J is for Journaling

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(This post is part of my ongoing series ABCs of Hospital Chaplaincy.)

I have stacks and stacks of old journals at home. The earliest one goes back to when I was eight years old. I was never one of those people who writes every day, unless something really special was happening – a trip overseas I wanted to remember in detail, a new medication the doctor asked me to monitor my response to over the first few weeks. Most of the time, I wrote when I needed to write, no more, no less. There were times when it was a fire in the bones, when I could agree with the quote from Charlotte Brontë on the cover of my journal above: “I’m just going to write; I cannot help it.” Continue reading “J is for Journaling”

I is for Invisible

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(This post is part of my ongoing series ABCs of Hospital Chaplaincy.)

I took my dog, Hurley, for a walk along the Mount Pleasant waterfront, as I often do, but things didn’t look the same at all. Where I can usually look across the water to see the port of Charleston and the many church steeples of the Holy City, today there was a wall of gray nothing. A few times every minute, we would hear the low call of a foghorn, but couldn’t see the source of the sound. Then suddenly, the top of a massive cargo ship became visible, just a few phantom smoke stacks and containers that seemed to be floating on a cloud. It sounded a nearly constant alert to its presence as it made its way through the fog. If there were other ships in its path, I sure couldn’t see them.  Continue reading “I is for Invisible”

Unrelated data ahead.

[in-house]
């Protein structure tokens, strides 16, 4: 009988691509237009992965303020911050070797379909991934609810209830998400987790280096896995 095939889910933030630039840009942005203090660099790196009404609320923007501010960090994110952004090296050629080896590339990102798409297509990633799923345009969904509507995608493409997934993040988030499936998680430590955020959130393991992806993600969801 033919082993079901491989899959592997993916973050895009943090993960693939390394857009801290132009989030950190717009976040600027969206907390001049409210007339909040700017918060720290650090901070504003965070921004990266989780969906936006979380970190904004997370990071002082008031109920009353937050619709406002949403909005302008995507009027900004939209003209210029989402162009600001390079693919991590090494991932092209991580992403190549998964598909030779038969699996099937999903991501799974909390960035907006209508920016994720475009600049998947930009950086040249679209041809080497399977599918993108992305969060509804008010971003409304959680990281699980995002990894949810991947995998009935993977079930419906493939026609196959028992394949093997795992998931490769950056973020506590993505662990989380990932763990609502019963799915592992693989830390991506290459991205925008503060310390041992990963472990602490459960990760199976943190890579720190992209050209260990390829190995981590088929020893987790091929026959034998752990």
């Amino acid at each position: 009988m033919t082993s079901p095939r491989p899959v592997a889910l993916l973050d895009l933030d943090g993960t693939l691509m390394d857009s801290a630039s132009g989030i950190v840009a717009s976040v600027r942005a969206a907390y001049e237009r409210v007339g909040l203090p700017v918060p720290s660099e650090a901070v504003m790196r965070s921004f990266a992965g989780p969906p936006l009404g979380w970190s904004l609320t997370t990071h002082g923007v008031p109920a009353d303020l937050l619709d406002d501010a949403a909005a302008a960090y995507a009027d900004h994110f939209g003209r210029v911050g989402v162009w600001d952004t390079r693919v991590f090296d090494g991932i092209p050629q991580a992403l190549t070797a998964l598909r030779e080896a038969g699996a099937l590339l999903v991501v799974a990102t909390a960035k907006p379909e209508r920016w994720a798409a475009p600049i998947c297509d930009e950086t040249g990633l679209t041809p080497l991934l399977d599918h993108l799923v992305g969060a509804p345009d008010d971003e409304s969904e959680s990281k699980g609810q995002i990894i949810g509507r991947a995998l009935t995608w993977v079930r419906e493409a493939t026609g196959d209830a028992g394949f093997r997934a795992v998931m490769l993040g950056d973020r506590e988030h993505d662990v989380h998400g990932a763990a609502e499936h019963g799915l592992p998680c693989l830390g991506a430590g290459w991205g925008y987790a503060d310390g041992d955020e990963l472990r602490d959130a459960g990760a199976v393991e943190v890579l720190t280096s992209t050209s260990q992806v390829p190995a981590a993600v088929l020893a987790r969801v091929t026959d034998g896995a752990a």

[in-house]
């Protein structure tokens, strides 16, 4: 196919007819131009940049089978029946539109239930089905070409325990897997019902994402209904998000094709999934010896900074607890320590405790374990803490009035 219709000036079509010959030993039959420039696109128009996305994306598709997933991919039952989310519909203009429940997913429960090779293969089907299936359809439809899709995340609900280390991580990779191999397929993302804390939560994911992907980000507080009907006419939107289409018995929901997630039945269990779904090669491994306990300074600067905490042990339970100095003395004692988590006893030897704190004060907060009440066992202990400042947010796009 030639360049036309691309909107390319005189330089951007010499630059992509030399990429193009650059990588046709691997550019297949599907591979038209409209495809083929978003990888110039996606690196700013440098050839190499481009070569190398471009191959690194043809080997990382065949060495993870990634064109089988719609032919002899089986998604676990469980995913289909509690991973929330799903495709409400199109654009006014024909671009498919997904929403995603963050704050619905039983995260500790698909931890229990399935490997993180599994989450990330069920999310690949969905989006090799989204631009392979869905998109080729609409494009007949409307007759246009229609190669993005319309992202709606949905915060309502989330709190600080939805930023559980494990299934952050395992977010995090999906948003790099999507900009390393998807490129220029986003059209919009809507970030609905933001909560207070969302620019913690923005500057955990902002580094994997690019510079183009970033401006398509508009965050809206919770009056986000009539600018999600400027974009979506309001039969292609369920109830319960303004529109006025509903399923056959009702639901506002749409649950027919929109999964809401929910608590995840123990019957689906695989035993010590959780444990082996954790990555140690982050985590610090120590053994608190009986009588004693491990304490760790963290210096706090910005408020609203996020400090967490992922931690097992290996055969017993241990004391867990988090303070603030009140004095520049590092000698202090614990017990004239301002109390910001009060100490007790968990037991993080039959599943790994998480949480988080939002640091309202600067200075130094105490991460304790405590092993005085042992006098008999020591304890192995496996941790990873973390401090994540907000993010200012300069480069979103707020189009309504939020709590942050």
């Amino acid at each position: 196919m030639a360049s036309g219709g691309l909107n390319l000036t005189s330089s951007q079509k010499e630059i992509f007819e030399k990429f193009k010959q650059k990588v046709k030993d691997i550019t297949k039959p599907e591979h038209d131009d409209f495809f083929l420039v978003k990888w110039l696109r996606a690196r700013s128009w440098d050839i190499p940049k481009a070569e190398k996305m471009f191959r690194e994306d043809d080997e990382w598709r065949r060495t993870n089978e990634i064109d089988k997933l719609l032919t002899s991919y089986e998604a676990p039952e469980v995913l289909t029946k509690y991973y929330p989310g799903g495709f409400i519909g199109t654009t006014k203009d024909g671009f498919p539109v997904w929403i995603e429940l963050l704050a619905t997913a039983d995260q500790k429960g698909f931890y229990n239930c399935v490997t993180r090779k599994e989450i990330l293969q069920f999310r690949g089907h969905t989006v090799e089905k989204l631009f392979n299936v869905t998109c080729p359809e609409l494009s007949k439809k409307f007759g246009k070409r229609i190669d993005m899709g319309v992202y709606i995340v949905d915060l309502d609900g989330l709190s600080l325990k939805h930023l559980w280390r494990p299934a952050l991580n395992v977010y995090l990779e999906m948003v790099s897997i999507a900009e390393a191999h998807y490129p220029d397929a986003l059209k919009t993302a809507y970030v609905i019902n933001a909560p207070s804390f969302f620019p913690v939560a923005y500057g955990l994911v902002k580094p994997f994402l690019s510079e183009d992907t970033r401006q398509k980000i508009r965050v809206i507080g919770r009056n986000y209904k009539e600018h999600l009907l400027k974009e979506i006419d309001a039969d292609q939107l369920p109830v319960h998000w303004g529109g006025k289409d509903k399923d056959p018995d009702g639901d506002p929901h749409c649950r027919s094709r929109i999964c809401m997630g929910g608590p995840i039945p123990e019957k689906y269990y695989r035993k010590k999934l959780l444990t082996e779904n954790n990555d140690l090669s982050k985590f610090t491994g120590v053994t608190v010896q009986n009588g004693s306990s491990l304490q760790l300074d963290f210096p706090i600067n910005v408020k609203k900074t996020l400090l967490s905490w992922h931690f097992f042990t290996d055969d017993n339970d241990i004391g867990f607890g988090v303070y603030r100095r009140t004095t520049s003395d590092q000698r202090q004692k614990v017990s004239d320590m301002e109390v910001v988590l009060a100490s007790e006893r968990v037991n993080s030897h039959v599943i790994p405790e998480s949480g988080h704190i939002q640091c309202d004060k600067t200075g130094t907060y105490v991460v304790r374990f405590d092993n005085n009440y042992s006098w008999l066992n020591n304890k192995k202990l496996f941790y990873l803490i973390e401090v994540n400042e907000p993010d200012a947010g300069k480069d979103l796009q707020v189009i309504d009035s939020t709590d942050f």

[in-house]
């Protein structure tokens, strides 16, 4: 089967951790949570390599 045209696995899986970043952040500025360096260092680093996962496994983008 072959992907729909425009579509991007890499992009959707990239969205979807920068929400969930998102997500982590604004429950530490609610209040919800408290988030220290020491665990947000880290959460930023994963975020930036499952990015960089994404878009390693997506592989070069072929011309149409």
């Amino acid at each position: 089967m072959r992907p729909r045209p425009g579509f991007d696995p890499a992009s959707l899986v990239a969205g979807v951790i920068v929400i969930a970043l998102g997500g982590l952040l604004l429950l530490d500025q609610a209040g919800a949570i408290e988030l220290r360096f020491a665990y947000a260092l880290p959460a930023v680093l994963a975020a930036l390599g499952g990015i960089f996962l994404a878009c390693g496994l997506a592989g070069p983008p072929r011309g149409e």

H is for Hope

(This is part of my ongoing series, ABCs of Hospital Chaplaincy.)

It is the thing with feathers that perches in the soul, according to Emily Dickinson. Nietzsche said it is the worst of all evils. And on my dark days, I think it’s stupid (though not really). In a hospital, hope can make the difference, if not between life and death, then certainly between life and mere survival. Dum spiro, spero. “While I breathe, I hope.” Even when the people I meet in the hospital are fighting for each breath, or when they are hoping that the next breath will be their last, I watch them wrestle with what it means to hope.  Continue reading “H is for Hope”

G is for God

(This post is part of the continuing series ABCs of Hospital Chaplaincy.)

I can’t tell you how many times I’ve had the following exchange with a patient or family member in the hospital:

“Hi, my name is Stacy. I’m the hospital chaplain.”

“Oh, thank you for coming, but I don’t believe in God.”